Hawaiian ‘Ahu‘Ula

September 23, 2019

Hawaiian ‘Ahu‘Ula

“I ʻike ʻia nō ke aliʻi i ka nui o nā makaʻāinana.” “The chief is known by many of his followers.” In the Native Hawaiian culture, the ali‘i were the high-ranking chiefs that governed an island or in some cases, several islands. They were distinct in the way they upheld themselves around the makaʻāinana or the people of the islands. Highly respected, the ali‘i were adorned in the beautiful pieces that were handmade by the people. These pieces were often symbols of ranking for the ali‘i.  The most intricate Native Hawaiian garments were feather cloaks, also known as ‘ahu ʻula (red garments). 

In Native Hawaiian culture, the color red was associated with gods and chiefs. It represented nobility and high ranking. One ‘ahu ʻula often required hundreds of thousands of distinctive red feathers from local birds known as the ʻIʻiwi and the ʻApapane – both still found in Hawaii. In addition to red feathers, the ‘ahu ʻula were decorated with black and yellow feathers which came from a species of bird called ʻōʻōs – which became extinct in 1987. In order to obtain the feathers, a special bird catcher would gather their feathers and then release them back into the wild. The feathers covered the entire cloak using fine techniques that are still cherished by the Native Hawaiian community to this day.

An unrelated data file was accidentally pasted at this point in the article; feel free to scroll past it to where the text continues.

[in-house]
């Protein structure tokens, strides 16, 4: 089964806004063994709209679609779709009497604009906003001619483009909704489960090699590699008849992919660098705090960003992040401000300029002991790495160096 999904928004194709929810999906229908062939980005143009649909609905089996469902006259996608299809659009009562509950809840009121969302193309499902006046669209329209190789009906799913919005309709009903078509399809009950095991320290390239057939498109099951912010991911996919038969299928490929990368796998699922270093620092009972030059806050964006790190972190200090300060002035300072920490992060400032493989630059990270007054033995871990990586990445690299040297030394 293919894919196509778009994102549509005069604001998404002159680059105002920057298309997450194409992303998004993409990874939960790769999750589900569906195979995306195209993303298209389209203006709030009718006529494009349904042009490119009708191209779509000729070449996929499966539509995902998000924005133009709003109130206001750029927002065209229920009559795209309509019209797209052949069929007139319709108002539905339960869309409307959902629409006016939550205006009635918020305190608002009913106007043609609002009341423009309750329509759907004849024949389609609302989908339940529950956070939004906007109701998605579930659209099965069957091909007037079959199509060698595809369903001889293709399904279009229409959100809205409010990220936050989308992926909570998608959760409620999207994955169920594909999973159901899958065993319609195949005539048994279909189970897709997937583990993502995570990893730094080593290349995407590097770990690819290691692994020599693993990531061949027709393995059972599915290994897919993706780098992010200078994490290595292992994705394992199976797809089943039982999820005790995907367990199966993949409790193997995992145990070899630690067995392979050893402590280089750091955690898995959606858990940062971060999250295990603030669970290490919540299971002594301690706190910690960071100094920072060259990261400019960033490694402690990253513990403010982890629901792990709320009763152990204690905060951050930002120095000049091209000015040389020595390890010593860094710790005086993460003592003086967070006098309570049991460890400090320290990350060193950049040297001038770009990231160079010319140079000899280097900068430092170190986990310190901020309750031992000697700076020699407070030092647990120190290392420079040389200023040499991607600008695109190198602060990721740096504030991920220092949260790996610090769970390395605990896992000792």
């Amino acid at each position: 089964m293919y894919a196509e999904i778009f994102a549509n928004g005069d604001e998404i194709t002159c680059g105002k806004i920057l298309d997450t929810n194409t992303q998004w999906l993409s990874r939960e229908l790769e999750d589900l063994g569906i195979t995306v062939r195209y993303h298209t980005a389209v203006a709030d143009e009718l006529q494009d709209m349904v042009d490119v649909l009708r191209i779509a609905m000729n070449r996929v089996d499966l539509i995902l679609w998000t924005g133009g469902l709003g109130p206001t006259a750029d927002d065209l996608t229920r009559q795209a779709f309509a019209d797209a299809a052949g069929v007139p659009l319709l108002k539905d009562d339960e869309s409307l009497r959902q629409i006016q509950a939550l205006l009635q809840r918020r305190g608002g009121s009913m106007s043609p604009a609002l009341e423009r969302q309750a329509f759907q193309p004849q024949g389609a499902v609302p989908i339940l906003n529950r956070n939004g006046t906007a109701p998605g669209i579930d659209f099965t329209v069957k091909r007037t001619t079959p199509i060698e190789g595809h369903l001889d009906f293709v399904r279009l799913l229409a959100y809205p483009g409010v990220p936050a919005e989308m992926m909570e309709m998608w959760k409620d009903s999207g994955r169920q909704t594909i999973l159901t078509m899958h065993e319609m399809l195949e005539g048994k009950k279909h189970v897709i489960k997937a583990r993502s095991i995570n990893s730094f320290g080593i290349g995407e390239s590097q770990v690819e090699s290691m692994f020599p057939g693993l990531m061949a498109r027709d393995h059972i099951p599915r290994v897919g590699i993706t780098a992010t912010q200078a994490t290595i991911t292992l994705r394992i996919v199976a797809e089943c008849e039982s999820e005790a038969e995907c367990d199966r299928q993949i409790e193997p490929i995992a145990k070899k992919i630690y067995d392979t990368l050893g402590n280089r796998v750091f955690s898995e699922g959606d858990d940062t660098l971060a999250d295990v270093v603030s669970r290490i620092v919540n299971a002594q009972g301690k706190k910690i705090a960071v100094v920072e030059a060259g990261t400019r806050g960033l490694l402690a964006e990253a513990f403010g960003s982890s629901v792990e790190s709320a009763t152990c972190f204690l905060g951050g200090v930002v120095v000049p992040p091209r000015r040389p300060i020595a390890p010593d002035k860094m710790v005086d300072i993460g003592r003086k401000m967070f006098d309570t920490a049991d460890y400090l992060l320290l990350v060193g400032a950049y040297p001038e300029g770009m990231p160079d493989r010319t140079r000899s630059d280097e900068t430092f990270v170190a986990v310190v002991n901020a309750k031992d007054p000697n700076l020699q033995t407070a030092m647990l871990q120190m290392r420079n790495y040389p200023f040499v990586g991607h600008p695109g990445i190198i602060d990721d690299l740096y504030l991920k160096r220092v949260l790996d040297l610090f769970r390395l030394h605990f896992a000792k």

While the ‘ahu ʻula was originally used as a symbol to adorn the highest ranking chiefs of Hawaii – they also represent a crucial part of the Native Hawaiian culture. The attention to detail in the feather work, usage of bright colors and intricate patterns of each feather cloak gives us a deeper look at the skills possessed by the Native Hawaiians. The remaining pieces of art are admired across the world and can be viewed at museums in Honolulu, Scotland, San Francisco, London and New Zealand. 





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